During the first World War, Quaker interest in prison matters was greatly stimulated by the imprisonment of many Quaker conscientious objectors to the wartime draft; since that time prison conditions have again become a central interest of the religion. It's hard to prove, but is confidently asserted, that violence and mistreatment of prisoners is appreciably less in Pennsylvania than the rest of the country, California for example. In any event, The Pennsylvania Prison Society is a particularly effective advocate for humane treatment because of credibility achieved over two centuries, with newspaper editors on its board, and sympathetic affiliations with the legislative judicial committees. It knows what it is talking about, as a result of over 5000 annual prison visitations, and it has served the prison administrative corps by performing volunteer work, accepting contracts for parole projects, arranging bus trips for prisoner families to remote prisons, and working for improved funding for prisons. At the moment, there are six highly imaginative bills before the Pennsylvania Legislature, devised and researched by this outside organization with credibility, and political clout. Although the Society takes an occasional contract for a project, it is itself entirely funded by outside contributions, and because of occasional adversarial situations, asks for no funds from the state. Even the contract funds have been questioned, and are only accepted when the working relationships fostered are more useful for the prisoner clients than any co-option which might result.

One final word about medical care in prison. It's not as good as medical care for non-prisoners, and unfortunately it probably never can be. The remote rural location of prisons makes it difficult to obtain physicians and nurses, regardless of wage levels. It's dangerous to be around prisoners, as any guard will tell you, and it's more dangerous to be in control of narcotics amidst a population of addicted convicts. Malingering is nearly universal, both to obtain desired drugs and to spend "easy time" in the infirmary. Many prison escapes are engineered around the necessarily weakened security of the medical system. The prison budgeting system has all the rigidity and weaknesses of any governmental medical system, and in this case it's run far out of sight of the public. Even the bureaucrats in charge are victimized by other bureaucrats. The average duration of incarceration in Pennsylvania is longer than in most other states; the prisons have to keep mental patients because the mental hospitals have all been closed. Fifty years ago, when there was no place to put a non-criminal with tuberculosis, he was put in jail. The parole system is underfunded, there is not nearly enough community support to absorb ex-con's. Behind all this is a shortage of prison facilities. The legislature has got itself into a position that if it moved more prisoners into the outside, more prisoners would just fill the vacancies, costs would go up, and things wouldn't look much better. Only after the backlogs have been absorbed, would there be much visible effect.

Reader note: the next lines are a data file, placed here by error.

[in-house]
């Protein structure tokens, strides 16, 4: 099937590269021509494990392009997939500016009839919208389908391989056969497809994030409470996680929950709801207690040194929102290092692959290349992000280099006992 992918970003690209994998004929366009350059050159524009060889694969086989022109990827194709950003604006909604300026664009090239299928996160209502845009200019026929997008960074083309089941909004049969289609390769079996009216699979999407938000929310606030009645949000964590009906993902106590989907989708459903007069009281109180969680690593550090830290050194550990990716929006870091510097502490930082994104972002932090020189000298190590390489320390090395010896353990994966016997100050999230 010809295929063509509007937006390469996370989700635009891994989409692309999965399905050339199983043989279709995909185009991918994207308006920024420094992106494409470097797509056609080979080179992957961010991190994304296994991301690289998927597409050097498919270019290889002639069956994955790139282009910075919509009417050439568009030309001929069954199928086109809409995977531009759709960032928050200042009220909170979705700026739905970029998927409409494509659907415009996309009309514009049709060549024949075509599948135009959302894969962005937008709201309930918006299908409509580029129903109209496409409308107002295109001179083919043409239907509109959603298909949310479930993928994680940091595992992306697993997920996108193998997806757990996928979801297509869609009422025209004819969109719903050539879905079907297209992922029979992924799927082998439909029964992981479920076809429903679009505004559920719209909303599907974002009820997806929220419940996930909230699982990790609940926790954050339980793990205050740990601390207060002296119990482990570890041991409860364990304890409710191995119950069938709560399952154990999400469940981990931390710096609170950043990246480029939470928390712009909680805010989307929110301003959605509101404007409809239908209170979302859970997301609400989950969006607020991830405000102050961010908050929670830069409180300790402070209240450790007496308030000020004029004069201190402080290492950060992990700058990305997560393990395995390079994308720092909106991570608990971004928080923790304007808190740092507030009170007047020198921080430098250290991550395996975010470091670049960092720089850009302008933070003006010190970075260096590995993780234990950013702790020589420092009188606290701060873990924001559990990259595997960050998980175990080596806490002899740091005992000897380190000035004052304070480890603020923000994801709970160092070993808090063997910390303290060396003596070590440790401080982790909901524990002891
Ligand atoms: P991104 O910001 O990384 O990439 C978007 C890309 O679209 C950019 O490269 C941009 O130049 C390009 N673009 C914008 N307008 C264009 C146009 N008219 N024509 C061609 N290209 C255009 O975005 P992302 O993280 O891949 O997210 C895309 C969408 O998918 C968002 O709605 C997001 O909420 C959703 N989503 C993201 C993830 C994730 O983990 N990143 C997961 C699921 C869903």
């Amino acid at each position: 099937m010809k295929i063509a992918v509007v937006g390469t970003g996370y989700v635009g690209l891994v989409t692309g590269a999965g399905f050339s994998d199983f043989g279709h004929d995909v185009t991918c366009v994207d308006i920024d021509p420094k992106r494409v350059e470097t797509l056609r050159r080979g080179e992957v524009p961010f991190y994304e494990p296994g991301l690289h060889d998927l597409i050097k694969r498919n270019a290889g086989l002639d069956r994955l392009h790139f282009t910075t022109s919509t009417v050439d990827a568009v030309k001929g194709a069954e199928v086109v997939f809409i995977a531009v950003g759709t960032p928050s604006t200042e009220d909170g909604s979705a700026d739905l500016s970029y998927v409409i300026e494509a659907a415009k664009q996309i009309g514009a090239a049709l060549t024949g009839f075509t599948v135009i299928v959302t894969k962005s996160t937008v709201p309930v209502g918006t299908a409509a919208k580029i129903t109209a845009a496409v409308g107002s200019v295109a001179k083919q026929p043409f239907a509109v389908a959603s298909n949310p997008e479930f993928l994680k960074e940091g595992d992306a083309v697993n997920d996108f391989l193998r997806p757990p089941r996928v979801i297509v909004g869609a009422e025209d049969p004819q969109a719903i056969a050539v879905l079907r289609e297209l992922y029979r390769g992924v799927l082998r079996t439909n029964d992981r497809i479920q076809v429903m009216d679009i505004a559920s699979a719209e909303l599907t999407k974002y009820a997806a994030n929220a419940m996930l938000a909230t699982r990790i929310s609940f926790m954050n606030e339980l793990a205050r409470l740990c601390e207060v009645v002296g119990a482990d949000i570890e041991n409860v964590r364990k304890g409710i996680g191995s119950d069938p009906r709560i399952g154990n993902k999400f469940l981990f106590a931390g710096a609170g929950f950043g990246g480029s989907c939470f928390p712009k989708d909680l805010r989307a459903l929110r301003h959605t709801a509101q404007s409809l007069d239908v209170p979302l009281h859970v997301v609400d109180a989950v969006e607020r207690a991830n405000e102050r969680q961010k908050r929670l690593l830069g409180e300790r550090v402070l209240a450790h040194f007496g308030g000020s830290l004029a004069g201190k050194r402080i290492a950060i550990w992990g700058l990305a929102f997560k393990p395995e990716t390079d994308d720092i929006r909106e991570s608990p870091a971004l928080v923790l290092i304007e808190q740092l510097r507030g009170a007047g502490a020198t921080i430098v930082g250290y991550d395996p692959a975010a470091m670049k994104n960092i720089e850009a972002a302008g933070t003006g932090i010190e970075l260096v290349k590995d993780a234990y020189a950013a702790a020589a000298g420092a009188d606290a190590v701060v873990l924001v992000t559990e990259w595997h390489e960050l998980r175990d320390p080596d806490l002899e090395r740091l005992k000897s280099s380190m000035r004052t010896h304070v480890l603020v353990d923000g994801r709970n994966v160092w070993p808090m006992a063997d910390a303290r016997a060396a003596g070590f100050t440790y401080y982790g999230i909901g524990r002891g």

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I want to know what is going on at SCI MERCER.......where inmates paper work was mis-handeled and NOW, because of someone, or many, not doing their job/jobs.....people might not be released in time for christmas. I live in York and will contact all the news stations in my area so perhaps this great error in the judicial system can be rectified ASAP.....The inmates that have been waiting for 5 months or more now for their green sheets AND the public deserve to know what goes on in the system and deserve answers as well. After numerous phone calls and inquiries myself all I have gotten is well.....the higher ups screwed up....and that should not happen in this day and age to the capacity it has happened and this situation needs corrected IMMEDIATELY....so these people can be released.I am sure this is just the TIP of the iceberg and like many issues in the county, state, judicial system, this may not seem like a big deal to you but I will push until it is investigated and the truth comes to light. If this is not the proper person I sent this too....please let me know so I can send it to the proper avenue/person/head of dept. Thanks so much. Hope to get a response ASAP Kathy Lau Katttttt59@comcast.net 717-332-1797